I think there are major dangers in the world today, just as there were back then. In watching carefully to avoid sin, we have to be careful not to become one of the sinners. Those who sought out, tortured, and then lynched “witches” in and around Salem became what they hated.

    Today, we have others that are very hateful against those they disagree with: radical Islam hates Westerners, while Westerners hate radical Islam. Homophobes hate gays, while gays hate homophobes (or what they label as such). Traditional Christians hate Mormons (especially Mitt Romney), while Mormons can also be intolerant of other groups. Nazis hunted Jews for sport.

    Perhaps the thing we can learn most about the witch trials, is that we do not have to agree with others, but there is no need to go on witch hunts.

  4. That is an interesting quote Bruce, and I think you are right. I often wonder what some of our ancestors would think of this modern world we live in. Perhaps they would be horrified beyond comprehension at the level of godlessness and sensuality we indulge in, much like Fundamentalist Muslims are today. Perhaps they would become disoriented, overwhelmed, and hopeless, a little like an Amish person leaving the flock and going on a drinking binge. Perhaps they would adjust quickly to an entirely new culture and set of values and become just like us.

    Fundamentally, witch-hunting is simply a crude attempt to explain the unexplainable: the random misfortunes and misery of life. Everyone needs explanations for their suffering. Today, our explanations turn to science, statistics, philosophies of nihilism. Although many of us also love to blame politicians, opposing political parties, Muslims, grand conspiracies, and moral degradation. It seems we all need a scapegoat. We really aren’t that different from our witch-hunting ancestors when you get down to the fundamentals.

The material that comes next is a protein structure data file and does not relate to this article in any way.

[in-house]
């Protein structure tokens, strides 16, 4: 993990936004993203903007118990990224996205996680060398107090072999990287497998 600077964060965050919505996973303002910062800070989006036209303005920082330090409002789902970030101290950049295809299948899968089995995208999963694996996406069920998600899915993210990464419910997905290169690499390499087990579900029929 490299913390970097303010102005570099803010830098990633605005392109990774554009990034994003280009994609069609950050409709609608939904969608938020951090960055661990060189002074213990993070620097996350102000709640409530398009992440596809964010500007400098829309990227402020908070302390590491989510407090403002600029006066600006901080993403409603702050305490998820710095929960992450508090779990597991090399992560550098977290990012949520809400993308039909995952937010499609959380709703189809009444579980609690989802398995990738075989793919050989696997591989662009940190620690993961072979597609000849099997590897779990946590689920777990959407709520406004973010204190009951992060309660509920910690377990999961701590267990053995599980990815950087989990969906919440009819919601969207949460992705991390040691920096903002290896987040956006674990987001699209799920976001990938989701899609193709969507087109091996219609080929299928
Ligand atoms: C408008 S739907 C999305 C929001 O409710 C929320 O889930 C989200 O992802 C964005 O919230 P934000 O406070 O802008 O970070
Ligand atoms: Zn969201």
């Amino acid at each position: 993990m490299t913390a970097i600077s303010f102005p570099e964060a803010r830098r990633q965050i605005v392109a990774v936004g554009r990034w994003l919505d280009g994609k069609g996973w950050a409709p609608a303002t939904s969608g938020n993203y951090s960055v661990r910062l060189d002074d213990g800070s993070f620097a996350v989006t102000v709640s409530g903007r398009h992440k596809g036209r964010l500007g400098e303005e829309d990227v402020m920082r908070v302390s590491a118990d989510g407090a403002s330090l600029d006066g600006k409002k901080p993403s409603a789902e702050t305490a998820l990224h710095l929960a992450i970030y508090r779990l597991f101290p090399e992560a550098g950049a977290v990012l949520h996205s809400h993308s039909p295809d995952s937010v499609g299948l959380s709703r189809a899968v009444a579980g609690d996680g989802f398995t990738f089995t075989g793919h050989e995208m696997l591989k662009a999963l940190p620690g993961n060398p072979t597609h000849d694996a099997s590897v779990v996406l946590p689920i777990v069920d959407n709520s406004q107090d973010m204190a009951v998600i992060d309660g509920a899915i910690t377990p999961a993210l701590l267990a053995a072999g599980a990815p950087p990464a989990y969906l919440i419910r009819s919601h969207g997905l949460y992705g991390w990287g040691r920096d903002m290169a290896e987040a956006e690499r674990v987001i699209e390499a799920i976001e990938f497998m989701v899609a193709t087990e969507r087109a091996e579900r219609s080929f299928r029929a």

5. “We really aren’t that different from our witch-hunting ancestors when you get down to the fundamentals.”

    Scary. I suppose you are right, though. At least to some degree.

  6. I will not rule out that some of them were “actual Satanists in contact with some supernatural power”. Mormons believe that such things as witches actually exist.

    I know almost no real information about the Salem Witch Trials so I will refrain from engaging in a deeper critique. I find it, however, completely plausible that witchcraft was occurring at least in a culture where witch trials arose. I also find it completely plausible that innocent persons were prosecuted on false charges merely for the sake of a grudge, or whatever.

    I just find it kind of curious that you dismiss actual witchcraft out of hand. Do you dismiss it based specifically on the historical circumstances at Salem? Such dismissal presents no problems to me since I know nothing about the context around Salem at that time. Or do you dismiss it generally like witchcraft is not a real thing? I kind of get that vibe.